Do you know how bad you have to be to become the worst movie in the Children of the Corn franchise? Yeah yeah, welcome to October of the Corn, I'm mad at this movie. I complained that Children of the Corn: The Gathering felt like an unrelated script that slapped the franchise name on it, but this movie... this fucking movie... Okay, enough vague ranting, let's dive in.
I want to give this movie some credit: while a lot of found footage movies are incredibly cheap, The Monster Project had a budget for its monsters. I've absolutely seen worse effects in other movies, and the creatures here didn't look like ass. The problem is that this movie is really, really proud of its monsters. It takes every opportunity--once things kick off at the halfway point--to show you them in action. But that becomes a problem, because the more you see clear shots of a creature, the less frightening it becomes. We become inured to it and can grow bored with it. And I know this feels more like a third paragraph thing rather than an intro, but I wanted to get that out of the way first.
I know that one or two of you were expecting an X-Men: First Class review to happen this week, but I need a break from big budget franchises (not stopping Mummy Mondays though, sorry not sorry). Why watch movies that people have actually heard of when I can go back to talking about the weirdest shit no one but me cares about? Gotta stick to my brand! With that out of the way, today I'm talking about a movie I've mentioned previously on this blog: Honeymoon.
Mr. James Mangold did such a good job on The Wolverine, why wouldn't 20th Century Fox give him another shot? And what a shot this is! The second R-rated X-Men movie after Deadpool, Logan goes in a slightly different direction to justify the rating: instead of cartoonish violence, Logan shows how ugly fighting to the death can be. And a bunch of "fucks," but that's a side benefit.
Speaking honestly, I'm not a Wolverine fan. The character has his moments, sure, but he's never really resonated with me. I like Cyclops, a loyal leader until the world beats him down enough that he's forced to make tough choices. Wolverine makes nothing but tough choices, and the decision to put himself in charge of the Jean Grey School for Higher Learning in the comics was so laughably bad that I'm surprised Storm and Kate Pryde took as long as they did to take control of it away from him. What I'm saying is it takes a really damn good story for me to care about Wolverine, and this movie was pretty close to that.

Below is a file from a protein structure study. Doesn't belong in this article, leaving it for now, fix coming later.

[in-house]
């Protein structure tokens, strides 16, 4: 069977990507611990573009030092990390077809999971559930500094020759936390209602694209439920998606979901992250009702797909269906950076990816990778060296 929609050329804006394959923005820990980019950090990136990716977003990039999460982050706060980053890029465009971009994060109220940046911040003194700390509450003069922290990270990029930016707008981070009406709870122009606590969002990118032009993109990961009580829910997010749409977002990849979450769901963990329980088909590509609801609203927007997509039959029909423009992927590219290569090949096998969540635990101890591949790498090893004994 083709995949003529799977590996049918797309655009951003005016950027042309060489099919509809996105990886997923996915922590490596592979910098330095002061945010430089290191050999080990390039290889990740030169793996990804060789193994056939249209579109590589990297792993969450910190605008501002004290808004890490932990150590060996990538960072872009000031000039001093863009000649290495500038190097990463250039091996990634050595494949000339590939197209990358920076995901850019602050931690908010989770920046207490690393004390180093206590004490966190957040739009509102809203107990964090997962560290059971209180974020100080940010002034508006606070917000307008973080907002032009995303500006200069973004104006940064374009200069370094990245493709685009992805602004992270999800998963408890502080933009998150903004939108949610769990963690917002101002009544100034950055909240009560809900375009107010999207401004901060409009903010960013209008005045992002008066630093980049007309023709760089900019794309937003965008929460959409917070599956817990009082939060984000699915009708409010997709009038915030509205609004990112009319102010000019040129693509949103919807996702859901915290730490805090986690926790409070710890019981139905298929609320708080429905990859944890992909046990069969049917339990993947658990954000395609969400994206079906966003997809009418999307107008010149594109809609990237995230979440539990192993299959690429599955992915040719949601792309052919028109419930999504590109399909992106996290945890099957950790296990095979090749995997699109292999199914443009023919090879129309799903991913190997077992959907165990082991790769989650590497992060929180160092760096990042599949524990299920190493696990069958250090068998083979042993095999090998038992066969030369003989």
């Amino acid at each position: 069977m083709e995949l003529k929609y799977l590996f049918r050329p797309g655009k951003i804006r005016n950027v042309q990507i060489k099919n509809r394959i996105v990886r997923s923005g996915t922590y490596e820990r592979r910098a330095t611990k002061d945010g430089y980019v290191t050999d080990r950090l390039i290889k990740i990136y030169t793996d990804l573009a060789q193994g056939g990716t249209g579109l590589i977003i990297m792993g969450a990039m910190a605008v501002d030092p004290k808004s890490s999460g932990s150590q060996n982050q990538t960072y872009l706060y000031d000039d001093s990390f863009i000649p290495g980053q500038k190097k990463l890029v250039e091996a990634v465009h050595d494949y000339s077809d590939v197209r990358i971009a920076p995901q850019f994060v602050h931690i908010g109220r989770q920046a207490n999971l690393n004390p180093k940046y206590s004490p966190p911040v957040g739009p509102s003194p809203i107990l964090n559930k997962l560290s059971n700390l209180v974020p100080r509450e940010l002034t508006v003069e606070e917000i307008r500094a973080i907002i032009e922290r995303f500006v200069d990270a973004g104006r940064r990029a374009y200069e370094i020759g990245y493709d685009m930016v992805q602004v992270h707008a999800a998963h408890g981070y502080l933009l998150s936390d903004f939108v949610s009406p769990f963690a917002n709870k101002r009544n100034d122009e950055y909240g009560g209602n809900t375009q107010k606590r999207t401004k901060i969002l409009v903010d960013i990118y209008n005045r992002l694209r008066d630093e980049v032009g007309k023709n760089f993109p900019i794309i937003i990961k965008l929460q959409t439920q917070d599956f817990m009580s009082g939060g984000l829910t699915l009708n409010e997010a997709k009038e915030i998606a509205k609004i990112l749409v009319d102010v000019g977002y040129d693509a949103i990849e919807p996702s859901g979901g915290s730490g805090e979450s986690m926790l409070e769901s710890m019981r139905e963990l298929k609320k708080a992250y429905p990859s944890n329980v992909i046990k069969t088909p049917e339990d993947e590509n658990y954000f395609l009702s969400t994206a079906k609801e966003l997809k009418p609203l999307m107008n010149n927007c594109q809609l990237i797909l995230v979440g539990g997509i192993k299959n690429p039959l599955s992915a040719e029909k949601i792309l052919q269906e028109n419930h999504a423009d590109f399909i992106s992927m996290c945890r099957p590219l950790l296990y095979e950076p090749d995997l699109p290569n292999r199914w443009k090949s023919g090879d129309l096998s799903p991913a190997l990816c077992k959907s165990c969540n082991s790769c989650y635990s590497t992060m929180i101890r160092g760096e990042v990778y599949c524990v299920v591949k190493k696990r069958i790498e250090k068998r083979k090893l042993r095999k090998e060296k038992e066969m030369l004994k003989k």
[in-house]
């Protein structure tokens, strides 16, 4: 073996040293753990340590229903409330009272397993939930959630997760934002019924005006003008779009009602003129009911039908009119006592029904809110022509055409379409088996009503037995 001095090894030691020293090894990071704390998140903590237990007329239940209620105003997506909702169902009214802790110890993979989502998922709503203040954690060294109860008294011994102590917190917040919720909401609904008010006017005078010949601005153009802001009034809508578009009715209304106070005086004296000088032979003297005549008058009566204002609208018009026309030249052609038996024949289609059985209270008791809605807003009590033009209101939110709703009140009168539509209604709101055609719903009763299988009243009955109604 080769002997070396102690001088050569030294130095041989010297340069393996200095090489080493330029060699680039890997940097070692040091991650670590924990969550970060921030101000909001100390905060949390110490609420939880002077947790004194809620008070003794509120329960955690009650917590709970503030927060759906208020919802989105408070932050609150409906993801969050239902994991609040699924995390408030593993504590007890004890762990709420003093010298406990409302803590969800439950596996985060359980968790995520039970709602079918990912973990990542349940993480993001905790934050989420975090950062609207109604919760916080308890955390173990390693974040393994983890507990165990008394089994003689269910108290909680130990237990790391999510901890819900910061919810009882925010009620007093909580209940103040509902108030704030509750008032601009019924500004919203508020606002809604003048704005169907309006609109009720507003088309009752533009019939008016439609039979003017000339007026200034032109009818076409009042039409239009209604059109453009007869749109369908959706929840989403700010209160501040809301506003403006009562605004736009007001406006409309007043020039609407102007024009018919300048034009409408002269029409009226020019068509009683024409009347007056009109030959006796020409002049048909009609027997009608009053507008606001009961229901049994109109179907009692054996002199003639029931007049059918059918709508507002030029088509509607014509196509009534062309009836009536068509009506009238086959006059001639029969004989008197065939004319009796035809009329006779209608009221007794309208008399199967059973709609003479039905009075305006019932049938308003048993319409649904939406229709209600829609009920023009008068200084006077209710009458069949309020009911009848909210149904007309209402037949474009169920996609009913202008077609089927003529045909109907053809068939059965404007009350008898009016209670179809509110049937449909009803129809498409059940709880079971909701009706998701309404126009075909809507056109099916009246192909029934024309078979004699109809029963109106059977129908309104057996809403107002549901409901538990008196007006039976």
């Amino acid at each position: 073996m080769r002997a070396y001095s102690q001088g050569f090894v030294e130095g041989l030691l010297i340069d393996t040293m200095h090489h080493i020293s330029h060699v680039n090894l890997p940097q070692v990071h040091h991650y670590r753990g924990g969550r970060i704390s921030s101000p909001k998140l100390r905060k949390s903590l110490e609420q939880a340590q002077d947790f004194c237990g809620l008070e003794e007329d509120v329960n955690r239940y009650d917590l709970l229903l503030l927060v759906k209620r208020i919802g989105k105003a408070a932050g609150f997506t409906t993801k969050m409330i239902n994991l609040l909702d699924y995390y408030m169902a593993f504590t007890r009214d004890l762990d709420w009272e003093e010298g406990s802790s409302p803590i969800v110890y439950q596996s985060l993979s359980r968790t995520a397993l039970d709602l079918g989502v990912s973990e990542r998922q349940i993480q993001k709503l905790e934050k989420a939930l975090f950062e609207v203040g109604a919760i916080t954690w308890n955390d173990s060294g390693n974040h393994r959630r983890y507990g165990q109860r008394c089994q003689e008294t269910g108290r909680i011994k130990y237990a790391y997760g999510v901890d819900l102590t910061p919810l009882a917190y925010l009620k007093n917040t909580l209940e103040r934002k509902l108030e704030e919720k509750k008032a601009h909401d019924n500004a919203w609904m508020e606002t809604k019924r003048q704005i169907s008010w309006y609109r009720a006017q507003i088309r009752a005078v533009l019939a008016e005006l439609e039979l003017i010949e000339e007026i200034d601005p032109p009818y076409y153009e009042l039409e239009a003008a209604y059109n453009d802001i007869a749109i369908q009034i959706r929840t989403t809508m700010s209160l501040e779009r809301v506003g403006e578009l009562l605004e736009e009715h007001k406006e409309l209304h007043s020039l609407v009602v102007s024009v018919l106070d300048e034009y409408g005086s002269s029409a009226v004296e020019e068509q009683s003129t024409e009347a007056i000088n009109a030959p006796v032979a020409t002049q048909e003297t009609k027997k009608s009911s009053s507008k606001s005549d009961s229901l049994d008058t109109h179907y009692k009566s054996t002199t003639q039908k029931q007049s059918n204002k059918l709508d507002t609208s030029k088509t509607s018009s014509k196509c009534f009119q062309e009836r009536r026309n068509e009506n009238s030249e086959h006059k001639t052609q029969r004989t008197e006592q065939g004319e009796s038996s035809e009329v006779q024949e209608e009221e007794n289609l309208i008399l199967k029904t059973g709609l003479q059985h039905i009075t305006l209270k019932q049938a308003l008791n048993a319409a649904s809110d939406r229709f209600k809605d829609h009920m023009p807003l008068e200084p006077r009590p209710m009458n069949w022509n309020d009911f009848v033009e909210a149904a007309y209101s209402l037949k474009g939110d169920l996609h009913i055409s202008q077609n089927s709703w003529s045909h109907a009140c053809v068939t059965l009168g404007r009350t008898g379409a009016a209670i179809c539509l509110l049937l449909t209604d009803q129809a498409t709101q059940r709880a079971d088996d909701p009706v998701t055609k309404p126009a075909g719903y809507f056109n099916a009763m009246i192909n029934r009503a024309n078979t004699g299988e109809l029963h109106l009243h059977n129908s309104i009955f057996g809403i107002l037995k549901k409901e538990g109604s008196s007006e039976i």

Once upon a time I thought this was the worst movie I had ever seen. Ah, to be that young again, ignorant of things like Diary of a Cannibal and Collateral Beauty… Regardless, this is widely considered to be a wet fart of an ending to an otherwise pretty decent trilogy. Some even still consider this the worst X-Men movie, but… well, touch on that more when I eventually review X-Men: Dark Phoenix.
Movie trilogies often follow a pattern: the first is fine, the second is superb, and the third is terrible. The X-Men trilogy is a wonderful example of this, in part because X2 (later retitled X2: X-Men United) is one of my favorite movies, and quite possibly my favorite superhero movie. This is the high point for the X-Men films; it’s all downhill from here! Well, except maybe for Logan and Deadpool, but still.
I first heard about this movie on Facebook when a (gay) friend had posted an article about it and the preview image was two male characters kissing. That was really all I needed to know, so I logged onto Netflix and watched it. And that, as it turns out, was the right decision!
Okay, so why I picked this particular movie might need a bit of explaining… First off, as I mentioned in Dead & Breakfast review, I love Mr. Jeremy Sisto. A while ago I was browsing through his IMDB page and saw that he played Jesus–as in the son of God–in a TV miniseries. I had to see it! That was a few years ago, and I finally managed to stumble upon it recently. And I knew I’d have to review it.
Mr. Zack Snyder is… interesting. The visionary behind the new DC Cinematic Universe (at least until the reboot it), he’s an incredibly polarizing figure. It also doesn’t help that I really don’t like Batman Vee Superman Colon Dawn of Justice, I thought Justice League was a mess, and I still don’t believe that the impending Snyder Cut of Justice League will be any kind of improvement. But I don’t want my opinions on the man tainting my thoughts on Sucker Punch! There are enough minor quibbles I have with the movie that do that already.